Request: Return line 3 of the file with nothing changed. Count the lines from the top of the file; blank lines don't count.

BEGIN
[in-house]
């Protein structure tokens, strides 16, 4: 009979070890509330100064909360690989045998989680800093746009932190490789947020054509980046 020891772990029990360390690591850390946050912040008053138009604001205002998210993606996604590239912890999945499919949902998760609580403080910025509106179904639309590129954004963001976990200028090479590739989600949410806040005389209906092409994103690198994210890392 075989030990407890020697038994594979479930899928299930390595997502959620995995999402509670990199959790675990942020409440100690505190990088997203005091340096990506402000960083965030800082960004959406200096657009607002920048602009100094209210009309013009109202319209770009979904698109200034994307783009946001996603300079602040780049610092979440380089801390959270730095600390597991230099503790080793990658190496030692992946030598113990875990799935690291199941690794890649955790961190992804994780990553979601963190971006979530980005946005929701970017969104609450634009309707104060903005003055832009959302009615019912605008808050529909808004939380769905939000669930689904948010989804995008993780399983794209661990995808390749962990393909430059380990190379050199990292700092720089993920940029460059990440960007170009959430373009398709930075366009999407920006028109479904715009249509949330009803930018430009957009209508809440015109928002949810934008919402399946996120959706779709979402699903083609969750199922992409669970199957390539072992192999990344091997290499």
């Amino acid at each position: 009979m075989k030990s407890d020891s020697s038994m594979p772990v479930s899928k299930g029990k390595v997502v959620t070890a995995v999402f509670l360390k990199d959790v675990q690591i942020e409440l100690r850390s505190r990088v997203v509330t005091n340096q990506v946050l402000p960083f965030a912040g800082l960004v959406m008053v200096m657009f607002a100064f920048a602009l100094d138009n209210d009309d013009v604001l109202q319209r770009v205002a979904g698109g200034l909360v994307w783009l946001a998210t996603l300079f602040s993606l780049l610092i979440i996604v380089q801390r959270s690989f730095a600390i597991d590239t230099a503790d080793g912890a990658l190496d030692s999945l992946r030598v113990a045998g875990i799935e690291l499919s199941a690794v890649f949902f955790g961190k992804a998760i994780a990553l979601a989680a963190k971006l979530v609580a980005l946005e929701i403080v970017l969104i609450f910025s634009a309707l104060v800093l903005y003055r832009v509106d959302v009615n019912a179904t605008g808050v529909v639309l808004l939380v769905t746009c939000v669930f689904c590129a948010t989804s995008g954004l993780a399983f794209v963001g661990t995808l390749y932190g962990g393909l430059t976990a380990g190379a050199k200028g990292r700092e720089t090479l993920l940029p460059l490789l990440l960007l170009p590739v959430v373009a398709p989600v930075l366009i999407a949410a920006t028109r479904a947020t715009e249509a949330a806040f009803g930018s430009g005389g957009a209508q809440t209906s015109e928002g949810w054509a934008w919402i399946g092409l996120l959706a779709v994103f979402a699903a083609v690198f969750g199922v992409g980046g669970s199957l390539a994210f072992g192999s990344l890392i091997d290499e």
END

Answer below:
């Amino acid at each position: 009979m075989k030990s407890d020891s020697s038994m594979p772990v479930s899928k299930g029990k390595v997502v959620t070890a995995v999402f509670l360390k990199d959790v675990q690591i942020e409440l100690r850390s505190r990088v997203v509330t005091n340096q990506v946050l402000p960083f965030a912040g800082l960004v959406m008053v200096m657009f607002a100064f920048a602009l100094d138009n209210d009309d013009v604001l109202q319209r770009v205002a979904g698109g200034l909360v994307w783009l946001a998210t996603l300079f602040s993606l780049l610092i979440i996604v380089q801390r959270s690989f730095a600390i597991d590239t230099a503790d080793g912890a990658l190496d030692s999945l992946r030598v113990a045998g875990i799935e690291l499919s199941a690794v890649f949902f955790g961190k992804a998760i994780a990553l979601a989680a963190k971006l979530v609580a980005l946005e929701i403080v970017l969104i609450f910025s634009a309707l104060v800093l903005y003055r832009v509106d959302v009615n019912a179904t605008g808050v529909v639309l808004l939380v769905t746009c939000v669930f689904c590129a948010t989804s995008g954004l993780a399983f794209v963001g661990t995808l390749y932190g962990g393909l430059t976990a380990g190379a050199k200028g990292r700092e720089t090479l993920l940029p460059l490789l990440l960007l170009p590739v959430v373009a398709p989600v930075l366009i999407a949410a920006t028109r479904a947020t715009e249509a949330a806040f009803g930018s430009g005389g957009a209508q809440t209906s015109e928002g949810w054509a934008w919402i399946g092409l996120l959706a779709v994103f979402a699903a083609v690198f969750g199922v992409g980046g669970s199957l390539a994210f072992g192999s990344l890392i091997d290499e």